WORLDS '05 Preliminary Paper
[WORLDS '05 Technical Program]
Why it is hard to build a long-running service on PlanetLab
Justin Cappos and John Hartman
Department of Computer Science
University of Arizona
Tucson, AZ 85721 USA
was conceived as both an experimental testbed and a
platform for long-running services. It has been quite successful
at the former, less so at the latter. In this paper we examine why.
The crux of the problem is that there are few incentives for researchers
to develop long-running services. Research
prototypes fulfill publishing requirements, whereas long-running
services do not.
Several groups have tried to deploy research services
services that are useful, but also novel enough
to be published. These services have been generally
unsuccessful. In this paper we discuss the difficulties in developing
a research service, our experiences in developing a research service called
Stork, and offer suggestions on how to increase the incentives for researchers
to develop research services.
Building a long-running service on PlanetLab is difficult.
PlanetLab has been used
extensively to test and measure experimental research prototypes,
but few long-running services are in wide-spread use.
At the root of the problem is the ``dual use'' purpose of PlanetLab as
originally conceived. On the one hand, PlanetLab is
a research testbed, giving researchers access to numerous
nodes, realistic network behavior, and realistic client
workloads. The bulk of PlanetLab activity to date has been of this sort.
Most of the services that run on PlanetLab are short-lived
research prototypes, developed as part of various
research projects and funded by research funding agencies.
As such, the prototypes exist to support experiments and produce
publishable results. They must be sufficiently novel
and must function only well enough to run the necessary experiments
and collect the necessary results to validate the design.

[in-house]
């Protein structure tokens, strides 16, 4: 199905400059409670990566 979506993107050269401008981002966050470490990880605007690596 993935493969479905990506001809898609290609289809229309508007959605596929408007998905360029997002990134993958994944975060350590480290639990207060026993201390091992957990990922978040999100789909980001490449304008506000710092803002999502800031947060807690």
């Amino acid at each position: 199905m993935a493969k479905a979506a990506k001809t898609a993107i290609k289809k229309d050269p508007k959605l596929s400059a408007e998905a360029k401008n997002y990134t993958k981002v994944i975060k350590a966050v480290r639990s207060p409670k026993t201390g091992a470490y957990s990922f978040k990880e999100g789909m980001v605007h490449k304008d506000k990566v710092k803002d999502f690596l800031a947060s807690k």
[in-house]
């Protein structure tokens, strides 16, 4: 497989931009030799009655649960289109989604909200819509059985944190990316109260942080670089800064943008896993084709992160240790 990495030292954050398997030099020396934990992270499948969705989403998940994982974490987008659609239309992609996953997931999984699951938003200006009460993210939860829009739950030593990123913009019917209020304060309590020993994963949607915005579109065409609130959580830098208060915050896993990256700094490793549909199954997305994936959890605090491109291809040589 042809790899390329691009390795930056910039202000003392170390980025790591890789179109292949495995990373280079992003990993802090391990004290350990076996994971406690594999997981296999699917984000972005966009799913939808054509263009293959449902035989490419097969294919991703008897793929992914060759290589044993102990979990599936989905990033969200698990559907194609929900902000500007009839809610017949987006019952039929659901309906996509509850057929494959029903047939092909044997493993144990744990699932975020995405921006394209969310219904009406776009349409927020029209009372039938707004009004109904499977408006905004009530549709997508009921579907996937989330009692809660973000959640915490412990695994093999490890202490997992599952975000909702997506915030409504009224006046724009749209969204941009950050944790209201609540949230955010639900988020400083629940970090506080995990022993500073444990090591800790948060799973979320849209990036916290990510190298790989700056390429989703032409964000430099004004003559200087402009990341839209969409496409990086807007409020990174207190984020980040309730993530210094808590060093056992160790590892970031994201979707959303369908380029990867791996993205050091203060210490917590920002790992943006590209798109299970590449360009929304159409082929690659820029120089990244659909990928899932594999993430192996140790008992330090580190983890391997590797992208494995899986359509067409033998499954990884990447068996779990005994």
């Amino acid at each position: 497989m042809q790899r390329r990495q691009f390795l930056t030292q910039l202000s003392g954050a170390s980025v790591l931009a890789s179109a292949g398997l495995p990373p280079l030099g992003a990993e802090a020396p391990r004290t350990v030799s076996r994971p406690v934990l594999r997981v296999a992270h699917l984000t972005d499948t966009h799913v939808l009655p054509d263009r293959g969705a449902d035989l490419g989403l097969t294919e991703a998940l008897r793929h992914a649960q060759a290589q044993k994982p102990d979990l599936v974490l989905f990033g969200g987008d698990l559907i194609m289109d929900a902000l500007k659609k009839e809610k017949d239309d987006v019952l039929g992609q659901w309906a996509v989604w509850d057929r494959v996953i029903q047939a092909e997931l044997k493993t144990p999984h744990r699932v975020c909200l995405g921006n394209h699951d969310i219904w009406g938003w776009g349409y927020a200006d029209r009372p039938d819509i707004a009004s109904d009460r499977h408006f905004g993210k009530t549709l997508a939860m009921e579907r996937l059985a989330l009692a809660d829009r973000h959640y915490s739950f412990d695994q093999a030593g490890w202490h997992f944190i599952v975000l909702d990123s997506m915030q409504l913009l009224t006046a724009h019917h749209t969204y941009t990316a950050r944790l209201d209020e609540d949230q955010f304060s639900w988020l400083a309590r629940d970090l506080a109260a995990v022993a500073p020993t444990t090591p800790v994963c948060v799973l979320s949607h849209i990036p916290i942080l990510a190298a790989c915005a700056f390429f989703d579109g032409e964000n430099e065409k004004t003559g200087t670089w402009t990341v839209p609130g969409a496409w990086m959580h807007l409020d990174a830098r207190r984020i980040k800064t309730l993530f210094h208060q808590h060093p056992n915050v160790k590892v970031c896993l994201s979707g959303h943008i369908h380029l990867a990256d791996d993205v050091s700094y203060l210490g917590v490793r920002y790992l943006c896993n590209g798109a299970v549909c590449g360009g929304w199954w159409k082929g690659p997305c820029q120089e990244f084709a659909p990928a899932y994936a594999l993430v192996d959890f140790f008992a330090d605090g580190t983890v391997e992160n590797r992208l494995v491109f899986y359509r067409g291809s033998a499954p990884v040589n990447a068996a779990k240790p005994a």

On the other hand, PlanetLab is supposed to be a platform for deploying
long-lived services, connecting researchers who want to produce these services
with the users who want to use them. Presumably these services
are based on earlier research prototypes, and incorporate novel features
that the users find appealing. To date, very few of these long-lived
services have been deployed and even fewer have come into wide-spread
The reasons for this lie in the lack of incentives for researchers
to produce long-lived services. The original PlanetLab paper is
notably silent on this subject: PlanetLab's dual purpose is touted
as the most distinguishing characteristic of the PlanetLab approach
to changing the Internet, but no blueprint is given for how this
dual use will come to be. Most of the discussion revolves around
how to support it, rather than how to make it
As a result, there are few long-lived services on PlanetLab.
PlanetLab is designed and used by researchers for whom
the reward structure
provides little incentive to
convert research prototypes into long-lived services.
Research prototypes suffice for publication; since the reward
for developing a new research prototype is quite high, and the reward for
converting an existing prototype into a long-lived service is quite low,
it is little wonder that PlanetLab is awash in prototypes while suffering a
drought of services.